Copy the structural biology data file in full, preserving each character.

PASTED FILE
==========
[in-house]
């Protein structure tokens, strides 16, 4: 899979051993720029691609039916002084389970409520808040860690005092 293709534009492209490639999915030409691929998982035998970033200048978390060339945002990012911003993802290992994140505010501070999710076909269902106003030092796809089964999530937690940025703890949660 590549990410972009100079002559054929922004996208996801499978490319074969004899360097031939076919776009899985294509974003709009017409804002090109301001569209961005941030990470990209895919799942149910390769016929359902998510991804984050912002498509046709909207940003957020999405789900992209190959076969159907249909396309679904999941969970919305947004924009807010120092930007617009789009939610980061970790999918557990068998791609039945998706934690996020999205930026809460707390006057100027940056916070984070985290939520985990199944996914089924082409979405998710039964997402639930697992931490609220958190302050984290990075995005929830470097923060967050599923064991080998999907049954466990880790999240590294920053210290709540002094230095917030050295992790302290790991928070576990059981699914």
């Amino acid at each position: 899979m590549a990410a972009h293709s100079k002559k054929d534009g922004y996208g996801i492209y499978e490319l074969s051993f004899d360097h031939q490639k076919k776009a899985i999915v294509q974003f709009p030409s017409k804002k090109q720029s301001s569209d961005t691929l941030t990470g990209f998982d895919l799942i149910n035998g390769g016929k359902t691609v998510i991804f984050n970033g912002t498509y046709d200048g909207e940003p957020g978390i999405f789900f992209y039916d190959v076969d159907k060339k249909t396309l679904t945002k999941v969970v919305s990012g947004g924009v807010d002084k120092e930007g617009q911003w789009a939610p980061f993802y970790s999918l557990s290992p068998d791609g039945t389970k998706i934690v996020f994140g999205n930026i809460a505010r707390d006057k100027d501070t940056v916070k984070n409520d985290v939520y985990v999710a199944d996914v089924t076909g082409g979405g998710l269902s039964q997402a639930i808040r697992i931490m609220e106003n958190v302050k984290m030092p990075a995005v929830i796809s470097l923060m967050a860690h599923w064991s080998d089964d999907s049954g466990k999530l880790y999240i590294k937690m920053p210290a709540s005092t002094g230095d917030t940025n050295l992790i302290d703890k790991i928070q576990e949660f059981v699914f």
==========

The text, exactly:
[in-house]
């Protein structure tokens, strides 16, 4: 899979051993720029691609039916002084389970409520808040860690005092 293709534009492209490639999915030409691929998982035998970033200048978390060339945002990012911003993802290992994140505010501070999710076909269902106003030092796809089964999530937690940025703890949660 590549990410972009100079002559054929922004996208996801499978490319074969004899360097031939076919776009899985294509974003709009017409804002090109301001569209961005941030990470990209895919799942149910390769016929359902998510991804984050912002498509046709909207940003957020999405789900992209190959076969159907249909396309679904999941969970919305947004924009807010120092930007617009789009939610980061970790999918557990068998791609039945998706934690996020999205930026809460707390006057100027940056916070984070985290939520985990199944996914089924082409979405998710039964997402639930697992931490609220958190302050984290990075995005929830470097923060967050599923064991080998999907049954466990880790999240590294920053210290709540002094230095917030050295992790302290790991928070576990059981699914």
């Amino acid at each position: 899979m590549a990410a972009h293709s100079k002559k054929d534009g922004y996208g996801i492209y499978e490319l074969s051993f004899d360097h031939q490639k076919k776009a899985i999915v294509q974003f709009p030409s017409k804002k090109q720029s301001s569209d961005t691929l941030t990470g990209f998982d895919l799942i149910n035998g390769g016929k359902t691609v998510i991804f984050n970033g912002t498509y046709d200048g909207e940003p957020g978390i999405f789900f992209y039916d190959v076969d159907k060339k249909t396309l679904t945002k999941v969970v919305s990012g947004g924009v807010d002084k120092e930007g617009q911003w789009a939610p980061f993802y970790s999918l557990s290992p068998d791609g039945t389970k998706i934690v996020f994140g999205n930026i809460a505010r707390d006057k100027d501070t940056v916070k984070n409520d985290v939520y985990v999710a199944d996914v089924t076909g082409g979405g998710l269902s039964q997402a639930i808040r697992i931490m609220e106003n958190v302050k984290m030092p990075a995005v929830i796809s470097l923060m967050a860690h599923w064991s080998d089964d999907s049954g466990k999530l880790y999240i590294k937690m920053p210290a709540s005092t002094g230095d917030t940025n050295l992790i302290d703890k790991i928070q576990e949660f059981v699914f």